For many years now the shipping industry has been expanding with new tonnage
over the full range of vessel types, especially
passanger/cruise tanker and container vessels have now virtualy become the
norm for transportation across the seas.
Expansion of new tonnage will not necessarly mean, that the world's aging
fleet will be scrapped, on the contrary shipping disasters have become more
Ship losses in the world:
- 94 % of ships lossed are more than 15 years old. - 59 % are general
cargo vessels, 15 % bulk carriers, 10 % tankers, 7 % roro/passengers, 1 %
containerships. - Main causes, when in rough seas, include: water in, engine
failure, structural collapse, capsize. - Globally over 100 ships are lost
each year accounting for over 3 000 lives.
The principal regulations governing maritime
The following are the
major international shipping conventions, adopted by the International Maritime
Organization (IMO), the International Labour Organization (ILO) and the European
Union, concerning safety and pollution prevention. However, many other
maritime instruments or regulations concerning more specific issues are also in
SOLAS (International Convention for the Safety of Life at Sea,
1974) lays down a comprehensive range of minimum standards for the safe
construction of ships and the basic safety equipment (e.g. fire protection,
navigation, lifesaving and radio) to be carried on board. SOLAS also requires
regular ship surveys and the issue by flag states of certificates of
MARPOL (International Convention for the Prevention of
Pollution from Ships, 1973/1978) contains requirements to prevent pollution that
may be caused both accidentally and in the course of routine operations. MARPOL
concerns the prevention of pollution from oil, bulk chemicals, dangerous goods,
sewage, garbage and atmospheric pollution, and includes provisions such as those
which require certain oil tankers to have double hulls.
COLREG (Convention on the International Regulations for
Preventing Collisions at Sea, 1972) lays down the basic "rules of the road",
such as rights of way and actions to avoid collisions.
LOADLINE (International Convention on Loadlines) sets the
minimum permissible free board, according to the season of the year and the
ship's trading pattern.
ISPS (The International Ship and Port Facility Security Code,
2002) includes mandatory requirements to ensure ships and port facilities are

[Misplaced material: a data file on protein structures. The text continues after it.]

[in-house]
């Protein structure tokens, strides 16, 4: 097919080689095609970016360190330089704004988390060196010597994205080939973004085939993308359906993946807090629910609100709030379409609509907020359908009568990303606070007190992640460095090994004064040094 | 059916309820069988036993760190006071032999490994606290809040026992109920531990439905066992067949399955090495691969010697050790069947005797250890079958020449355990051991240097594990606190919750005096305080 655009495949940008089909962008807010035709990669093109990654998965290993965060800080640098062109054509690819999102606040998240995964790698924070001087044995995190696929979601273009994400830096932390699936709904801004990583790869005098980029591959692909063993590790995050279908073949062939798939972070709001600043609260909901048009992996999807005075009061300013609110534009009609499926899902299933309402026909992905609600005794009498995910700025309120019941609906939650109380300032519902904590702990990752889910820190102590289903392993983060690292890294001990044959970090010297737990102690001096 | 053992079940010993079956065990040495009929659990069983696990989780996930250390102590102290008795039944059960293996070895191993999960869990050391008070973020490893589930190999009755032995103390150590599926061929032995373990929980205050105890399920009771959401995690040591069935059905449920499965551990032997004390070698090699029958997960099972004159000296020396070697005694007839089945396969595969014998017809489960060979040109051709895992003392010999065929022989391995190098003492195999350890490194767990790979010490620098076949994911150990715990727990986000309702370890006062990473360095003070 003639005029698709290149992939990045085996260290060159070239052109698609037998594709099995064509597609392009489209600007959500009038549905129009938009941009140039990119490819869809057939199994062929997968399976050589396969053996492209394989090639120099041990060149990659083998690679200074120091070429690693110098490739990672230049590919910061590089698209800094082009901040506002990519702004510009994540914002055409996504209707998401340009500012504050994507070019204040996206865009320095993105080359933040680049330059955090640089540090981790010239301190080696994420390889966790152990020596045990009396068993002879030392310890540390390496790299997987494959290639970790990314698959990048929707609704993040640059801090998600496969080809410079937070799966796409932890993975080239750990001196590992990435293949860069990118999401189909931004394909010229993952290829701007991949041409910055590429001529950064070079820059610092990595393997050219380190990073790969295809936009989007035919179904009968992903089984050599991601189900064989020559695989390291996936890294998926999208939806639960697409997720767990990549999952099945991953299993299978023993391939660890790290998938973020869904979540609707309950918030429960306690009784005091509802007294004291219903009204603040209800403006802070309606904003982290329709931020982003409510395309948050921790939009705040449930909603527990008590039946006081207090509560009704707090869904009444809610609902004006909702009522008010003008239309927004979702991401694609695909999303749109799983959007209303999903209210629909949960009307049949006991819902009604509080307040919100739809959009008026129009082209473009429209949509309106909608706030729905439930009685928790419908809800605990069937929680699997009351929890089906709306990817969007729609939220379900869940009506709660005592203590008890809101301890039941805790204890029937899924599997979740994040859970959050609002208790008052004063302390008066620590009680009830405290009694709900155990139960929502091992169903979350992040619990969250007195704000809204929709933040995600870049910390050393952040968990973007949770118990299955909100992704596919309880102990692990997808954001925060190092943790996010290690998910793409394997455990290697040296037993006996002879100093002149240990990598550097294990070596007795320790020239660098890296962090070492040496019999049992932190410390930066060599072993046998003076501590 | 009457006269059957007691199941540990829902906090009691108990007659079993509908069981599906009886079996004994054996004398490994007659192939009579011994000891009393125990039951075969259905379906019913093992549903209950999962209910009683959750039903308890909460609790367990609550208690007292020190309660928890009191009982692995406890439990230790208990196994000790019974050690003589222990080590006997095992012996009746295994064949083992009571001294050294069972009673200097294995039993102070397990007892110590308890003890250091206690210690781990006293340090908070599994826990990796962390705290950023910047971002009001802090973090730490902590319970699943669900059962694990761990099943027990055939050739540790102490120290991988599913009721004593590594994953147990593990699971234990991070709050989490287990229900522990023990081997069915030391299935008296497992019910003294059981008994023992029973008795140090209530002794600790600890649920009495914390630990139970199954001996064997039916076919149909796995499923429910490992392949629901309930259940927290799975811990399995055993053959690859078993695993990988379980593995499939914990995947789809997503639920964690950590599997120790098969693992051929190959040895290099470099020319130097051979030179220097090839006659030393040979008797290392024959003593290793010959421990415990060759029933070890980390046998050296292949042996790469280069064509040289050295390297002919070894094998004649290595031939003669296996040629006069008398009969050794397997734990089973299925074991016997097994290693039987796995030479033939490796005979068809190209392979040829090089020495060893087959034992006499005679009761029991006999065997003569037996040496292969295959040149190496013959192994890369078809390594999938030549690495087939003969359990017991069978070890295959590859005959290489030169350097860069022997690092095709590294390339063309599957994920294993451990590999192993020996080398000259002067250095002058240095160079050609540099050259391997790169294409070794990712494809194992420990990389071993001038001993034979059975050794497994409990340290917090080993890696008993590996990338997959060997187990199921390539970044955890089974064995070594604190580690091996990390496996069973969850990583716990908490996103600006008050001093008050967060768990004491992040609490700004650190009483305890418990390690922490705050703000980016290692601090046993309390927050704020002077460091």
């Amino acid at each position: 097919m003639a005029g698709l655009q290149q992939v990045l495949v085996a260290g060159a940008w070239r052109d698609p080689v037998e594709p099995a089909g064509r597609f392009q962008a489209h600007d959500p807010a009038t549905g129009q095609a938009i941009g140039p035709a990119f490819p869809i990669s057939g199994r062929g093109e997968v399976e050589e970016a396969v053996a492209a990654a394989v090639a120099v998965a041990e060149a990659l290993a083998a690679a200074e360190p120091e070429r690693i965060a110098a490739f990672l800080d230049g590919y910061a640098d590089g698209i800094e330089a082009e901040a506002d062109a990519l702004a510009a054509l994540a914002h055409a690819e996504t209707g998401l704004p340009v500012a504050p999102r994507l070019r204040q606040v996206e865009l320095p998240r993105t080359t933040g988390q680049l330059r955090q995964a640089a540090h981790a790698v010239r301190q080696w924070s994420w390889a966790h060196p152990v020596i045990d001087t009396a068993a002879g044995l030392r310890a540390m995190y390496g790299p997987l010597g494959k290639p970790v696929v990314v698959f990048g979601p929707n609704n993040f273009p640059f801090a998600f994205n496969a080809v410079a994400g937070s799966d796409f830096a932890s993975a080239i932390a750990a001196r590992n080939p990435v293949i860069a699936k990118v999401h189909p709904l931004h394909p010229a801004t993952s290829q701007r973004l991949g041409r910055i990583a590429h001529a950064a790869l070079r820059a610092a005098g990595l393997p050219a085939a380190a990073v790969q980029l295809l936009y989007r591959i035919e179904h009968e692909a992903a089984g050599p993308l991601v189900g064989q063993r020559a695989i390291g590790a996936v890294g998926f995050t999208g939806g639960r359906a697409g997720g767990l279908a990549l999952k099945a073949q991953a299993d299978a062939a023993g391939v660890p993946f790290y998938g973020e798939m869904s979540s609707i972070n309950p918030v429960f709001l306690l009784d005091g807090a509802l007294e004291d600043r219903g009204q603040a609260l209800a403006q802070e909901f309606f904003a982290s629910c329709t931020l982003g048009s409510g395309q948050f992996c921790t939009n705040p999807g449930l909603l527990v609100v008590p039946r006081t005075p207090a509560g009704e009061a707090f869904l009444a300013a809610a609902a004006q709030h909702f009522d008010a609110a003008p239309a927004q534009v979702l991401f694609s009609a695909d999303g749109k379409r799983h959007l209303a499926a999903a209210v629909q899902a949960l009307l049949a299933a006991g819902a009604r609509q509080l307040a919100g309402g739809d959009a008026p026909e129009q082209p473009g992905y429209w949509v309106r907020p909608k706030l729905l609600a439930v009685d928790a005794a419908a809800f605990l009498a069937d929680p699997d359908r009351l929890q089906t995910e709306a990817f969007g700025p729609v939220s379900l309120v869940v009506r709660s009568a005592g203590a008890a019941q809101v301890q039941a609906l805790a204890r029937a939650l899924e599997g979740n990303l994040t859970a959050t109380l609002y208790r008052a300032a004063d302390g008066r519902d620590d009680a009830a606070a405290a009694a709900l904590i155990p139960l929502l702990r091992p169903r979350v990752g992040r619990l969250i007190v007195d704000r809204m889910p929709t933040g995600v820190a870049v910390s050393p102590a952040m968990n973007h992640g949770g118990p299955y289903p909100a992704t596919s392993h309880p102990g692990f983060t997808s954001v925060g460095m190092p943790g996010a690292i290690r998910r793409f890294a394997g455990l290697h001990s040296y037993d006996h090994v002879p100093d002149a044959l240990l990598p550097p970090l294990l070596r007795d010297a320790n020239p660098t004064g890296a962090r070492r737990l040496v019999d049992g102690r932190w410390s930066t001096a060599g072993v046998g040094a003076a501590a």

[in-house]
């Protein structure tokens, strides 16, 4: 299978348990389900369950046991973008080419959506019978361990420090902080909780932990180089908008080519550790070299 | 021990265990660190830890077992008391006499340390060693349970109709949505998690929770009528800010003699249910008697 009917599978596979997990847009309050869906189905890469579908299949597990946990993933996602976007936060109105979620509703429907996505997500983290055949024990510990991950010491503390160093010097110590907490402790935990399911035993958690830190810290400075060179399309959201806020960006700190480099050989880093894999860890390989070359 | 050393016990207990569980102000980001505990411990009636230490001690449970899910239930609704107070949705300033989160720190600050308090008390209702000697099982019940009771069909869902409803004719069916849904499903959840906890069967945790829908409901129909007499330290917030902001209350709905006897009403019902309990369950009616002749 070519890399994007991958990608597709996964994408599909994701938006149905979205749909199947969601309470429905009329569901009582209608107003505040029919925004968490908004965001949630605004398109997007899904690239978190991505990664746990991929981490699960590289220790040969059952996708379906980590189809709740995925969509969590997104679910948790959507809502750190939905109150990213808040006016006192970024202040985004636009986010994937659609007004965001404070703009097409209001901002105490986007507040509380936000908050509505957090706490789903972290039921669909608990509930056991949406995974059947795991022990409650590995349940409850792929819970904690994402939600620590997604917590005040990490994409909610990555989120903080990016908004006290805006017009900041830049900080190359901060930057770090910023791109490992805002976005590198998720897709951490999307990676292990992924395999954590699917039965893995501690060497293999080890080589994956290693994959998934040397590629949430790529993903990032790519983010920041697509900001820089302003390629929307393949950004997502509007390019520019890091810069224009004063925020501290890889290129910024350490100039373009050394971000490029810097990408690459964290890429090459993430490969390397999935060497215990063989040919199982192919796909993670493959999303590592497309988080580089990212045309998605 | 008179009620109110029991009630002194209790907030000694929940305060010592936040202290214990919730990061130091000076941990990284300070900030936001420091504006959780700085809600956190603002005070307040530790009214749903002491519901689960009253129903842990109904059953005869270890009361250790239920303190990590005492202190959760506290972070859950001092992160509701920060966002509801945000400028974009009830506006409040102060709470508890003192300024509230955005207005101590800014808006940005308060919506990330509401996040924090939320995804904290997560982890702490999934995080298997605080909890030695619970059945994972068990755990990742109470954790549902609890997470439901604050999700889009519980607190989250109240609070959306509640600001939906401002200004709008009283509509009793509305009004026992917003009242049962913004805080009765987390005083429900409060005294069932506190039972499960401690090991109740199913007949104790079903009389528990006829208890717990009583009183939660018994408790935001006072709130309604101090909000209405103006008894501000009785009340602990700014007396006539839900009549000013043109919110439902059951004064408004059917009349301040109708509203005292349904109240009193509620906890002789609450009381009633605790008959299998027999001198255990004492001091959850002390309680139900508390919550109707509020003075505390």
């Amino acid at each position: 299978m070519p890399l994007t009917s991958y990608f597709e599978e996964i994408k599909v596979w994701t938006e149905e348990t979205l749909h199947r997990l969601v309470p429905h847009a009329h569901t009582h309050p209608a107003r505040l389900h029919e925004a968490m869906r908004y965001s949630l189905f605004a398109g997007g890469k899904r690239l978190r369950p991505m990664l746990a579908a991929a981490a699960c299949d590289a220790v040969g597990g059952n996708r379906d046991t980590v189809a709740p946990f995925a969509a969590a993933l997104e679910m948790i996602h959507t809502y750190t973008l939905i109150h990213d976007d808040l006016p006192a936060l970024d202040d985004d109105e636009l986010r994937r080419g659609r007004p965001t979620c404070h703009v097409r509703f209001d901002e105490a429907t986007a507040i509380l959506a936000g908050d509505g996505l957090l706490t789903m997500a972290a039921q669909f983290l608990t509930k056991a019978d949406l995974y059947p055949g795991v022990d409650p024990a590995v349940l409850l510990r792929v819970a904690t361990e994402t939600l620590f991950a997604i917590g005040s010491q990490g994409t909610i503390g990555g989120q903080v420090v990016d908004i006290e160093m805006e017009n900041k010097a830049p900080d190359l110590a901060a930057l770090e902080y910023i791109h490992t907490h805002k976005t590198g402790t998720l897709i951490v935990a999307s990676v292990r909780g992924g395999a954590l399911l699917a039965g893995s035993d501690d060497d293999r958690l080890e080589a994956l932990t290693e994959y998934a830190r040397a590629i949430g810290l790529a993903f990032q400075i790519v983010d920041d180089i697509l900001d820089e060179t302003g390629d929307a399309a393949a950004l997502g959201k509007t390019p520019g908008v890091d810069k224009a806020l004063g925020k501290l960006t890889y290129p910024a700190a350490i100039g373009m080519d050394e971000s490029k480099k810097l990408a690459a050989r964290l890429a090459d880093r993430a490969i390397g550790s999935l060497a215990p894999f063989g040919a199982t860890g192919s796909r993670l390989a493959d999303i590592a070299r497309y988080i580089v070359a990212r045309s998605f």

secure at all stages during a voyage.
The Oceans and
over the oceans (United Nations Convention on the Law of the Sea. The
Convention came into force on 16 November 1994) Navigational rights, territorial
sea limits, economic jurisdiction, legal status of resources on the seabed
beyond the limits of national jurisdiction, passage of ships through narrow
straits, conservation and management of living marine resources, protection of
the marine environment, a marine research regime and, a more unique feature, a
binding procedure for settlement of disputes between States.
ISM (The International Safety Management Code, 1993)
effectively requires shipping companies to have a licence to operate. Companies
and their ships must undergo regular audits to ensure that a safety management
system is in place, including adequate procedures and lines of communication
between ships and their managers ashore.
STCW (International Convention on Standards of Training,
Certification and Watchkeeping for Seafarers, 1978/1995) establishes uniform
standards of competence for seafarers.
ILO 147 (The ILO Merchant Shipping (Minimum Standards)
Convention, 1976) requires national administrations to have effective
legislation on labour issues such as hours of work, medical fitness and
seafarers' working conditions.
Council Directive 95/21/EC of 19 June 1995 concerning the
enforcement, in respect of shipping using european Community ports and sailing
in the waters under the jurisdiction of the Member States, of international
standards for ship safety, pollution prevention and shipboard living and working
conditions (port State control).